Hobart and William Smith Colleges will be proud to welcome one of the most talented first-year classes in its history when the Classes of 2016 arrive in Geneva in late August. Hailing from 11 countries and 32 states within the U.S., the incoming students bring with them diverse backgrounds as editors of their high school newspapers, class officers, student government representatives, and community service leaders. Continuing to rank among the nation’s brightest, the Colleges were able to recognize more than a third of the incoming students with merit awards and honors. In addition to their exceptional academic credentials, of the 620 enrolled, 220 were captains of a varsity sport in high school and, notably, about 100 come from legacy families.
“This was among the most engaged group of applicants we’ve seen. They impressed the Committee on Admissions with the range of their interests and passions, and their collective commitment to community service,” says Bob Murphy, vice president for enrollment and dean of admissions. “We expect big things from these classes and look forward to seeing the positive impact they’re going to have on the campus and the community.”
Nearly a quarter of the incoming classes have immersed themselves in community service activities throughout their high school careers. They have held leadership roles as student-to-student mentors and organizers of clubs or groups that have addressed such issues as autism, cancer, poverty and homelessness. They have worked with established programs and organizations such as Locks of Love, Toys for Tots, Special Olympics, Project Eye-to-Eye, American Red Cross and Habitat for Humanity. Their efforts have benefited families, children, seniors and entire communities, have stocked food pantries and raised thousands of dollars for charities.
Robert Bauer, of Portsmouth, R.I., for example, worked to repair homes in the coal mining community of Welch, W.Va., for three summers. Sarah Friedman, of Westfield, N.J., researched, designed and built an Osprey Post on Long Beach Island. Other students participated in international service trips; among them were Adam Goodman, of Wayland, Mass., who worked on an organic farm in Costa Rica, and Sarah Litt, of Shaker Heights, Ohio, a trip leader and intern for the Hope for Honduran Children service trip.
Eirini Melio Chrysanthi Karaliota, of Thessaloniki, Greece, is deeply involved with the blind community, acting as a tour guide and mentor for blind youth. Able to read Braille, she has worked to organize GoalBall tournaments for the blind.
An outstanding student at his high school in Niskayuna, N.Y., Ryan Mullaney will enter the Colleges as a Wood scholar. In addition to his stellar performance in the classroom, which earned him the accolade of scholar-athlete and a place in the National Honor Society, Mullaney’s dedication to his community makes him a good fit to the incoming class. He has served meals to those in need as a volunteer with the Schenectady City Mission, has acted as a mentor to inner city children through the Fowler Albany Day Camp, and has shown that his attentions are not just local but also international through his efforts as president of his school’s Amnesty International Club.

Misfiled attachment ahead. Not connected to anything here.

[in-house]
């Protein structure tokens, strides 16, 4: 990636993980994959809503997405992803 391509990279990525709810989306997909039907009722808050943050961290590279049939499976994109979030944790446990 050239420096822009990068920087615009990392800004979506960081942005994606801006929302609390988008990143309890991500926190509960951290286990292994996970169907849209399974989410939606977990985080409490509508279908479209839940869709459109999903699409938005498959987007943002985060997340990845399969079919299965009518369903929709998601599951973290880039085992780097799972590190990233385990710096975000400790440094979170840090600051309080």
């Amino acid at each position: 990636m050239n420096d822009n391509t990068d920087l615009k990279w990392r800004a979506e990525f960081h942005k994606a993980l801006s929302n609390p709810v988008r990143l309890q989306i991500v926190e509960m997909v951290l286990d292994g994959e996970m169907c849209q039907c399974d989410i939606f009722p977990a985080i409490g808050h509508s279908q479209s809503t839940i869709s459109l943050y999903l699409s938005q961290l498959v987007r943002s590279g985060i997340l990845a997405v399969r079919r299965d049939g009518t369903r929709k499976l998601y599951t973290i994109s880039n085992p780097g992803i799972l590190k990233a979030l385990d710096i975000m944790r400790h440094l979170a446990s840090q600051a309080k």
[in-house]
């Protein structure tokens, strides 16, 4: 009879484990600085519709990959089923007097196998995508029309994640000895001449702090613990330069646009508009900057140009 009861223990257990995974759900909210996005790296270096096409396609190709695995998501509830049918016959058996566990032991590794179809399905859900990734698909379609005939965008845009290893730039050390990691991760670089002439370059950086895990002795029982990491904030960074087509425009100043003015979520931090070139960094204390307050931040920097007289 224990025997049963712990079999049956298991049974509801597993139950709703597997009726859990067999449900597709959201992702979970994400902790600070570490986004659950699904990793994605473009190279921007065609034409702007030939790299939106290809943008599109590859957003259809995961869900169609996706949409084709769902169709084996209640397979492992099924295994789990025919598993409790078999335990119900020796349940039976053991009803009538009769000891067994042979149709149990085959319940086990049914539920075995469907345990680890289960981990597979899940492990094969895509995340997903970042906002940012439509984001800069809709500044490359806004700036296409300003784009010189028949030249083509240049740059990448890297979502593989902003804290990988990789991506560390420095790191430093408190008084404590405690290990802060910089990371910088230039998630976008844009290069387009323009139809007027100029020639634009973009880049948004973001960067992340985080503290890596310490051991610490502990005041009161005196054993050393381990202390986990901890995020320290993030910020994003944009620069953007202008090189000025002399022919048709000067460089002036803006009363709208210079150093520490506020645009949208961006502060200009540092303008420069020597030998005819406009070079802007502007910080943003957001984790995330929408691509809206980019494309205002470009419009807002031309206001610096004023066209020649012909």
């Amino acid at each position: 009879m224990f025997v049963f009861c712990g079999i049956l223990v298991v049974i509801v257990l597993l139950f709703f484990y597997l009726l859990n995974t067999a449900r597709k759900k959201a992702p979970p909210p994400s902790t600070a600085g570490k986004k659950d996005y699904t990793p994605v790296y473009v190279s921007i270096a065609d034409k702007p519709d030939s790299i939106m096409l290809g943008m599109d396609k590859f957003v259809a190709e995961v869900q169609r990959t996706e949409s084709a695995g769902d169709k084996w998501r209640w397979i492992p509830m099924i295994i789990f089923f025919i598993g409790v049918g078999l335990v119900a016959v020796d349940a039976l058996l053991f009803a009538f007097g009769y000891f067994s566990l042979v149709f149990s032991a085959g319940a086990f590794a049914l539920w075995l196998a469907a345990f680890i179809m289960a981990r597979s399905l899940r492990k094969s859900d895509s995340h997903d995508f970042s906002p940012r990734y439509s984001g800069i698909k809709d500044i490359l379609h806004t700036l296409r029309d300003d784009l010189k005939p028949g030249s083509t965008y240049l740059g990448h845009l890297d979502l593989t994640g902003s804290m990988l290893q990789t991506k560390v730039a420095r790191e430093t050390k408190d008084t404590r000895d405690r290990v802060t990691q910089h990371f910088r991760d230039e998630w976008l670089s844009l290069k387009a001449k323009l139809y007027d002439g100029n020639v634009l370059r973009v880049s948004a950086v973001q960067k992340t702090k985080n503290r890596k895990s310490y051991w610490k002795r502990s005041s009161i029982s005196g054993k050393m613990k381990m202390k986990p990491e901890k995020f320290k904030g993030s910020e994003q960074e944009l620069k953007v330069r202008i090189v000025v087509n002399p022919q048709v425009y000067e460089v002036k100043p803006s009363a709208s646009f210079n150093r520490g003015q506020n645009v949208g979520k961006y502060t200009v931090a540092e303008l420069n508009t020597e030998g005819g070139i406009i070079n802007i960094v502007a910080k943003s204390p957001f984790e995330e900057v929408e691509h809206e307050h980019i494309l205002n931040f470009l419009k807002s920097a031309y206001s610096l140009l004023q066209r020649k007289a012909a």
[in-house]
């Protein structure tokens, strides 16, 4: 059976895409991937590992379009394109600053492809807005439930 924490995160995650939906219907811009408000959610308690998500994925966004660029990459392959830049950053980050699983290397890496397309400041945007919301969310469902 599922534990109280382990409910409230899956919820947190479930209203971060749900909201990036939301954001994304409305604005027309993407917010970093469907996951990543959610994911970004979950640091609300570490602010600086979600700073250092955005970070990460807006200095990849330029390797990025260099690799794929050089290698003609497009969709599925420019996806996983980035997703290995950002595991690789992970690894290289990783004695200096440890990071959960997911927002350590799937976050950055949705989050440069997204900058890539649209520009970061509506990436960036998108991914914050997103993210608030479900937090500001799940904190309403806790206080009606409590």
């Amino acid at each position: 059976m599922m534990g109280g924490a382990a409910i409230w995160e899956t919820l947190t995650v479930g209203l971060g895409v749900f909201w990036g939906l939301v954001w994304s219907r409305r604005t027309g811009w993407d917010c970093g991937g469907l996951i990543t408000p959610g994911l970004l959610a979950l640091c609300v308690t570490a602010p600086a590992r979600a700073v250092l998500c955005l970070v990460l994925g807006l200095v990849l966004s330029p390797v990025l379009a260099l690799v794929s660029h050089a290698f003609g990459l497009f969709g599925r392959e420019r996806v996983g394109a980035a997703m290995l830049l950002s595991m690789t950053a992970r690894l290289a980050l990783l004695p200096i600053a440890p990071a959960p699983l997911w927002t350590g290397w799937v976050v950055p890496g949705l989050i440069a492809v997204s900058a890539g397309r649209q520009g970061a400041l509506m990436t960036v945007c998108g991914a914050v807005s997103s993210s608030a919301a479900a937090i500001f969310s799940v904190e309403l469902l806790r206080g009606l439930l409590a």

Gabrielle Hafalia, of Glendale, Ariz., comes to campus with an enthusiasm for politics and a commitment to community service. An exemplary student who was the founding member of her school’s Model United Nations organization and an American Legion Auxiliary state delegate, Hafalia repaired homes in the lower Ninth Ward of New Orleans following Hurricane Katrina and served as the editor-in-chief of her school’s art and literary magazine.
In addition to working to improve the lives of others in the community, incoming first-years were actively involved in and made an impact on their high schools. Numerous students played instruments with their high school bands, jazz bands and marching bands and performed with the schools’ theatre groups.
Brooklyn native Jack Slattery has not only devoted his time and energy to his school’s varsity lacrosse and soccer teams, but he is also a gifted playwright. In addition to attending numerous playwriting workshops, his plays have been performed at local festivals and by the New York University graduate program workshop.
Kathryn Mendez, of Lackawanna, N.Y., brings to the Colleges her love of science and passion for medicine. Captain of her swimming and diving team, senior editor of her school’s newspaper and yearbook, Mendez will join the Colleges as a Hersh Scholar.
While it’s not necessary to declare a major at HWS until sophomore year, many of the incoming students have already taken the opportunity to research careers and academic disciplines, honing skills they know they will use or testing the field through courses, internships or entrepreneurial pursuits.
For example, Ingrid Dehler-Seter, of Bemidji, Minn., spent the majority of her senior year living on her own an hour and a half away from home, dancing every day in the pre-professional ballet program at Reif Dance Center and working to help cover her expenses. Levi Boyer, of Waterport, N.Y., studied electrical trades through the Orleans/Niagara BOCES, taking first place in the NYS SkillsUSA Competition and 12th place in the National Championship. Samuel Hallowell, of Middletown, R.I., earned his scuba diving certification and started his own business performing underwater maintenance on boats.
“The Hobart and William Smith community eagerly awaits the arrival of the Classes of 2016,” says Murphy. “Four years from now, there is no telling what they will have achieved.”